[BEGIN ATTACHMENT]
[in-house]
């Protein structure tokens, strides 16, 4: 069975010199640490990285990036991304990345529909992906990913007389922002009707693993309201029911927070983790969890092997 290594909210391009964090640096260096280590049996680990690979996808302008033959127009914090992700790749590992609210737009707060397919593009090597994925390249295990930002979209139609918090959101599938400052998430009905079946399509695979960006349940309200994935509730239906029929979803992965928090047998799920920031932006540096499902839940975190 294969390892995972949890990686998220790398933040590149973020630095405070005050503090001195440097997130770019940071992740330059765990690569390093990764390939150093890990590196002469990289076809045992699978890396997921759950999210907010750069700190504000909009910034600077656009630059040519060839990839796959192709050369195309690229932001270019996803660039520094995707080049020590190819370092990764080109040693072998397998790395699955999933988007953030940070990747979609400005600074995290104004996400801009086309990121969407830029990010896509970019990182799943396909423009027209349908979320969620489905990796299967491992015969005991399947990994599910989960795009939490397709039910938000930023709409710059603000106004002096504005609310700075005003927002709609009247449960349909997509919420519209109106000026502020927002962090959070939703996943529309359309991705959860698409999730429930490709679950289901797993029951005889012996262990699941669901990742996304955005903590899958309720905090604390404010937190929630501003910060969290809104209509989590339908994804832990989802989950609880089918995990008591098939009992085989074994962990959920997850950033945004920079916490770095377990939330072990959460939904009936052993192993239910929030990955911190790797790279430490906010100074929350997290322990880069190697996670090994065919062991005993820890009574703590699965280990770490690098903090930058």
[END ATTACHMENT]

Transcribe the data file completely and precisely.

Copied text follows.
[in-house]
């Protein structure tokens, strides 16, 4: 069975010199640490990285990036991304990345529909992906990913007389922002009707693993309201029911927070983790969890092997 290594909210391009964090640096260096280590049996680990690979996808302008033959127009914090992700790749590992609210737009707060397919593009090597994925390249295990930002979209139609918090959101599938400052998430009905079946399509695979960006349940309200994935509730239906029929979803992965928090047998799920920031932006540096499902839940975190 294969390892995972949890990686998220790398933040590149973020630095405070005050503090001195440097997130770019940071992740330059765990690569390093990764390939150093890990590196002469990289076809045992699978890396997921759950999210907010750069700190504000909009910034600077656009630059040519060839990839796959192709050369195309690229932001270019996803660039520094995707080049020590190819370092990764080109040693072998397998790395699955999933988007953030940070990747979609400005600074995290104004996400801009086309990121969407830029990010896509970019990182799943396909423009027209349908979320969620489905990796299967491992015969005991399947990994599910989960795009939490397709039910938000930023709409710059603000106004002096504005609310700075005003927002709609009247449960349909997509919420519209109106000026502020927002962090959070939703996943529309359309991705959860698409999730429930490709679950289901797993029951005889012996262990699941669901990742996304955005903590899958309720905090604390404010937190929630501003910060969290809104209509989590339908994804832990989802989950609880089918995990008591098939009992085989074994962990959920997850950033945004920079916490770095377990939330072990959460939904009936052993192993239910929030990955911190790797790279430490906010100074929350997290322990880069190697996670090994065919062991005993820890009574703590699965280990770490690098903090930058």